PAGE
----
Pawn Shop Buys Unique Ring Worth $20K from Suspected Thief


Pawn shops are known to carry some pricey items. Expensive merchandise ranges from technology to household tools, but one of the most popular items to pawn is jewelry.

Most shops buy earrings, necklaces, and just recently, the owner of Purple Heart Pawn and Gun in Fort Worth, Texas, came across a special piece of jewelry.

Michael Meyer bought a heart-shaped diamond ring from a male and female customer.

The only problem was, the couple wanted to trade in the jewelry for $100. The ring, embellished with two to three carats, was actually worth nearly $20,000.

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“This immediately raised a red flag, and I was like ‘holy crap this is not right this is probably stolen’… then I had the thought bounce around in my head how about I buy this for $100 and try and find the original owner,” Meyer said.

The couple was also trying to sell a set of EarPods that clearly belonged to someone else. When Meyer went to sync the earbuds to his phone, the named read “Lacy.”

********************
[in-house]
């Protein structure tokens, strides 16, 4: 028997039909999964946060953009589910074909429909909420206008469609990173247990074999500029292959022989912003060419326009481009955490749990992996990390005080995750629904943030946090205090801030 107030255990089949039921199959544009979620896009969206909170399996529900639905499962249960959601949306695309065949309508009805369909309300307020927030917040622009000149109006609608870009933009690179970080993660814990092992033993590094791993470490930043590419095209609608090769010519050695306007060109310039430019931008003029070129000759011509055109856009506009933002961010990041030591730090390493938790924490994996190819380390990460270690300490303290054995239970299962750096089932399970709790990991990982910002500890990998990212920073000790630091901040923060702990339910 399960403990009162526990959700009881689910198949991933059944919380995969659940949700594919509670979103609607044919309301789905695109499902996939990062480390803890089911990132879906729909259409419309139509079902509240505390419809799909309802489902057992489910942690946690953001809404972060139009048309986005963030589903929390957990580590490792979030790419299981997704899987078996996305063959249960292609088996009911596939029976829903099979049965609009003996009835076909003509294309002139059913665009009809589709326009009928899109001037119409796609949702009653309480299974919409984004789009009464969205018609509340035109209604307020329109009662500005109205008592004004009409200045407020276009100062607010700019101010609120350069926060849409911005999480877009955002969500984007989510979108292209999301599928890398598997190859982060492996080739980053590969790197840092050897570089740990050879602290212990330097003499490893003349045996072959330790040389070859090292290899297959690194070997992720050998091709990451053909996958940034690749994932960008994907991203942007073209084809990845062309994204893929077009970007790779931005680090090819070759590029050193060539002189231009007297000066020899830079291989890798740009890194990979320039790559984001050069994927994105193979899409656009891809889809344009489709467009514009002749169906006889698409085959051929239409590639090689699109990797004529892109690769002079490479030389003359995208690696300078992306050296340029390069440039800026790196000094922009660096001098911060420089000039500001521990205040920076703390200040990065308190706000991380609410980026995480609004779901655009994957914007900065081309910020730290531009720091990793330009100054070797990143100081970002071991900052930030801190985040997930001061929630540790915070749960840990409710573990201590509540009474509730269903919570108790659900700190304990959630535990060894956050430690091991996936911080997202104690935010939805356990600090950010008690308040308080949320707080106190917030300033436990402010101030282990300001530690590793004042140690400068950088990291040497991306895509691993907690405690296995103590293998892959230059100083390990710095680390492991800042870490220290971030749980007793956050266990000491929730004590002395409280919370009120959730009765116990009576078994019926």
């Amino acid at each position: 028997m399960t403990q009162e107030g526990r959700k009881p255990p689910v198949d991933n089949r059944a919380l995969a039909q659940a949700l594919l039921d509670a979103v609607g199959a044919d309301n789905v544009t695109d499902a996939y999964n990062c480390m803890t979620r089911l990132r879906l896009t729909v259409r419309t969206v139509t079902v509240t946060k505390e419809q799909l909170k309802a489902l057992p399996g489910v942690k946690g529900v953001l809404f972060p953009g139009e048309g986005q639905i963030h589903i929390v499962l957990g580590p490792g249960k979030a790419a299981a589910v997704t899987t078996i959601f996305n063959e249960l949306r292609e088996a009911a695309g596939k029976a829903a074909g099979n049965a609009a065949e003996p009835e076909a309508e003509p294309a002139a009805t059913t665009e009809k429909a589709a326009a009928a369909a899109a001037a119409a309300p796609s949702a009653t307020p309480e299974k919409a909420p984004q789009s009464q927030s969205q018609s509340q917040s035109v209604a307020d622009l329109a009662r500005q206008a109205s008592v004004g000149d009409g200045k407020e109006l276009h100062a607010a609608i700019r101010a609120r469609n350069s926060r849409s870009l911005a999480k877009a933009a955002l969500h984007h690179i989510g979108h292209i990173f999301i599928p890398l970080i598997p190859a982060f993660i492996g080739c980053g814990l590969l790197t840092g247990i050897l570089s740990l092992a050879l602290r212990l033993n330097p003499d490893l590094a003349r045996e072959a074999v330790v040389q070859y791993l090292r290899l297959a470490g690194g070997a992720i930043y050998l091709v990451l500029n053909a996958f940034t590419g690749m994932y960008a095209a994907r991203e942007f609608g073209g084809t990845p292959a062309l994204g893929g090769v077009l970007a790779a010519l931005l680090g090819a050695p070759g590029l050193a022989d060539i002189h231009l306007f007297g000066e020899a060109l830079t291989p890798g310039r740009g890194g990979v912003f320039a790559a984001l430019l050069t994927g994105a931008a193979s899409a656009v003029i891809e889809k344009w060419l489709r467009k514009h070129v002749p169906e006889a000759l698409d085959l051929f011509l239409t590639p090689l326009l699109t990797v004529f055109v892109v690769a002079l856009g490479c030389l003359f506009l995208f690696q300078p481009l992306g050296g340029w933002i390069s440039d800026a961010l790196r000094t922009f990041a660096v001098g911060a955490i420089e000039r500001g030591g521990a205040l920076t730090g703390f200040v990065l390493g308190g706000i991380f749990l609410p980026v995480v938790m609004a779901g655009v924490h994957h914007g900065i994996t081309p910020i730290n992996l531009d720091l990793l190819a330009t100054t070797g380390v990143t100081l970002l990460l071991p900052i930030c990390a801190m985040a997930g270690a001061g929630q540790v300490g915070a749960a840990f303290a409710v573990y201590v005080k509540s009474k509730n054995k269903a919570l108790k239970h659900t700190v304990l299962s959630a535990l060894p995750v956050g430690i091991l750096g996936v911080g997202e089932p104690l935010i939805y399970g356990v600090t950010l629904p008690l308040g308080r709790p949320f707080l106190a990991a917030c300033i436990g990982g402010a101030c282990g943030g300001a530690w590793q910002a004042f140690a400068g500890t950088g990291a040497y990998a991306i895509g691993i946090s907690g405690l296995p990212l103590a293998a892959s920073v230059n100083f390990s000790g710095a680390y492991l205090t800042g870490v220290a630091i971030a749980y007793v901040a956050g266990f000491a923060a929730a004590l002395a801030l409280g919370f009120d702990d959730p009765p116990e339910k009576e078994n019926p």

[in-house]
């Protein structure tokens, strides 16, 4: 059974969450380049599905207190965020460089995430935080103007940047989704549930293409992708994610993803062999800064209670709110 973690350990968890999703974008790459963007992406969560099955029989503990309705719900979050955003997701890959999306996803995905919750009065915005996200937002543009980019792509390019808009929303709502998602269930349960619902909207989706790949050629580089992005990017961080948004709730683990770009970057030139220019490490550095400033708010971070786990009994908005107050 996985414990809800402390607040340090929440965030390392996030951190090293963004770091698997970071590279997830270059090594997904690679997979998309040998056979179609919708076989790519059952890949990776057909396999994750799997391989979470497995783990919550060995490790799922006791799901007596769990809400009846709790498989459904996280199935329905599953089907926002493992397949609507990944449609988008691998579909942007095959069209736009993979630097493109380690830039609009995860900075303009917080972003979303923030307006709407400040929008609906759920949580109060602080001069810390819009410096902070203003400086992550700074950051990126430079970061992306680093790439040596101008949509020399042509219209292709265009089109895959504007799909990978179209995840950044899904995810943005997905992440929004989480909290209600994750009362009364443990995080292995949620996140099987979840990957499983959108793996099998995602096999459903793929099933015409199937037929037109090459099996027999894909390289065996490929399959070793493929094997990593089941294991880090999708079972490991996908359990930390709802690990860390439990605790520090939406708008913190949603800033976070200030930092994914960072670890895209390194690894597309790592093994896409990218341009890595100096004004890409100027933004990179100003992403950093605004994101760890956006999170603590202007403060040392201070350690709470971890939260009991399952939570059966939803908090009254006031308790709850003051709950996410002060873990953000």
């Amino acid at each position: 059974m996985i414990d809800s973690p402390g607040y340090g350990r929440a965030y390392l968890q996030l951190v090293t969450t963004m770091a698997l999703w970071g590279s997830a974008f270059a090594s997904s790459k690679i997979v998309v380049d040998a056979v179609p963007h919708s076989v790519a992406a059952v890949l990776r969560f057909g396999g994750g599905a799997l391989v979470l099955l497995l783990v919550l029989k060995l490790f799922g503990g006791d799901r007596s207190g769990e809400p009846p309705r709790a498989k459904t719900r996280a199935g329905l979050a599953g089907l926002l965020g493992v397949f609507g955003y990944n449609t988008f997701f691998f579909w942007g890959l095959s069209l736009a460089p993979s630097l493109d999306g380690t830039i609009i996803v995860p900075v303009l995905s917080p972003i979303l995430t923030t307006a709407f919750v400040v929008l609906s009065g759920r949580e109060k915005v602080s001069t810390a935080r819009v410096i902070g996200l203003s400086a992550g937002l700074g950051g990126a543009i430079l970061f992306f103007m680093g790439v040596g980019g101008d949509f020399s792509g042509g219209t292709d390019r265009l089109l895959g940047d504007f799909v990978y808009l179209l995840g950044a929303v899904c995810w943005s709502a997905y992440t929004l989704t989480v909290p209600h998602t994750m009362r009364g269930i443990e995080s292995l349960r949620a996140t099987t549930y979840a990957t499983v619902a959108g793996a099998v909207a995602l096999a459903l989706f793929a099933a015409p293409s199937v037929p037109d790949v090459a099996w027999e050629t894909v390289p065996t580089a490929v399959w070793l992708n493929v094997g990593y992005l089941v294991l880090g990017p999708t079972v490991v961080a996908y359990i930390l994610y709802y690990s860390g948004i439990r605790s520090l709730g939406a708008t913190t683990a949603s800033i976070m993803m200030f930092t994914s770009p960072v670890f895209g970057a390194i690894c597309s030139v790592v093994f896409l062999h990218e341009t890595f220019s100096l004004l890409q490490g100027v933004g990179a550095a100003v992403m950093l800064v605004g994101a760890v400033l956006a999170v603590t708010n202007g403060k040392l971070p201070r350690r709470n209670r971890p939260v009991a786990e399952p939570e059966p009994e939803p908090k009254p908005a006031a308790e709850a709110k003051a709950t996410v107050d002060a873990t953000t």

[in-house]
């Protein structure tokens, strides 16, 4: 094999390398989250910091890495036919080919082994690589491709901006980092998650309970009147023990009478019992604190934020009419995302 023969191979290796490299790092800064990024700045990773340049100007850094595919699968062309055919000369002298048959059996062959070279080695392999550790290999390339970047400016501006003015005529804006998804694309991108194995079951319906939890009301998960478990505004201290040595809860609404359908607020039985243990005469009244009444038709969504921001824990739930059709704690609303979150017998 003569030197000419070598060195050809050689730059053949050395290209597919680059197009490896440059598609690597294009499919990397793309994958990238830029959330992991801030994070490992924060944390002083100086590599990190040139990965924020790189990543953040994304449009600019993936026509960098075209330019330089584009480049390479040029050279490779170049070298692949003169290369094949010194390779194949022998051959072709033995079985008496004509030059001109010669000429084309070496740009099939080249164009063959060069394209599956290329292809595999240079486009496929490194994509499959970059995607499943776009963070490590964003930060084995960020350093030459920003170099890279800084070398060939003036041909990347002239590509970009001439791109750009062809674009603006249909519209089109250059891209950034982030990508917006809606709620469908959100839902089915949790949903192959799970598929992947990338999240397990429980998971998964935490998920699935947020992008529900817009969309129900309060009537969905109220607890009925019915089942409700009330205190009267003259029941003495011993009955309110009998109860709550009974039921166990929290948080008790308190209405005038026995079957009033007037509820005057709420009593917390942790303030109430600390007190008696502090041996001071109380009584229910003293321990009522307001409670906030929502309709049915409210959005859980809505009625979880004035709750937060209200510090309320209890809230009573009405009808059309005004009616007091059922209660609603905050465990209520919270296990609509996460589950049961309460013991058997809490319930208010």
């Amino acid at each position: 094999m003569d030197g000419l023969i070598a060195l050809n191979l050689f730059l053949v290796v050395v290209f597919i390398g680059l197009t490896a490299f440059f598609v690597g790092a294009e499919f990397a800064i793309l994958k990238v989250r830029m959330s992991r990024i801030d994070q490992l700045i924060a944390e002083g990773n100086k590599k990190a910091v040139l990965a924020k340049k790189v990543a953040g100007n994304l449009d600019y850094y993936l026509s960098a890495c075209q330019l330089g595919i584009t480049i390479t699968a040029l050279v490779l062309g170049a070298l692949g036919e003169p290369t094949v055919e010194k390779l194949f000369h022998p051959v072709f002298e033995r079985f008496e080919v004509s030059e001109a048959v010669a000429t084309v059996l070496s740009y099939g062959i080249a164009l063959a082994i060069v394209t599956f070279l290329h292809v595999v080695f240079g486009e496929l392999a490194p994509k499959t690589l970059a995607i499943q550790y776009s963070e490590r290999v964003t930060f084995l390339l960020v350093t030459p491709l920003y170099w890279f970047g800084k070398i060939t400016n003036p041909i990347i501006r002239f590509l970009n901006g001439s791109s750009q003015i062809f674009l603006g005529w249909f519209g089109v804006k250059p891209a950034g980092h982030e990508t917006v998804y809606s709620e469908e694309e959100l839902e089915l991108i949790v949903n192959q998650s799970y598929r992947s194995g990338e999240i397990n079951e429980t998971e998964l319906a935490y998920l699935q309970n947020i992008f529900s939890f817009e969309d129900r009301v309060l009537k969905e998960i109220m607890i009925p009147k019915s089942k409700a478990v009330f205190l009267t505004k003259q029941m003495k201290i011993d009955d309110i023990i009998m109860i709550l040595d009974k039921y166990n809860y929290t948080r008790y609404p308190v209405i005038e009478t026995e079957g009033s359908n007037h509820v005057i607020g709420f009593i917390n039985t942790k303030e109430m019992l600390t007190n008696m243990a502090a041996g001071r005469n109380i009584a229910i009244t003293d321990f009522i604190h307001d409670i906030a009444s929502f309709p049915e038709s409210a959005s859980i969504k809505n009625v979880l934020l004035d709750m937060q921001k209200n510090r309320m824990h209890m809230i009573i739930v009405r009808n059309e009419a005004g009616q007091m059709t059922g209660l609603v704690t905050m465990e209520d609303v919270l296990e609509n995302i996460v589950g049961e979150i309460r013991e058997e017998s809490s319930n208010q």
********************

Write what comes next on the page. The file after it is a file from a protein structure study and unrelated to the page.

Curious and suspicious, Meyer inquired about this person. The male customer said they had bought the item on Craigslist.

With this information, Meyer instantly concluded that neither the ring nor the EarPods belonged to the customers.

Yet, he was more concerned about finding the diamond ring’s owner than challenging them on the spot.

Since he couldn’t prove his hunch, he decided not to contact police. Instead, he made a Facebook video requesting help with any leads.

Meyer believed both items belonged to this “Lacy” person. He and his employees are just hoping they could track her down.

“I hope we will,” said manager Patsy Martinez. “She deserves this ring back.”

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Besides its monetary value, this ring — like many — could also hold great sentimental value, so if it is stolen, it needs to go back to its rightful owner.

But not just anyone can show up claiming to be Lacy and nab the hefty ring. Meyer’s savvy enough to have inferred the ring’s ownership, so he’s savvy enough to require evidence from people claiming the ring is theirs.

Anyone who brings in proof of purchase and identification, the shop said, will be able to claim the item.

Hopefully with all the attention this story is getting, someone who knows something will be able to point the owner in the right direction. But either way, props to Meyer for being clever and honest!

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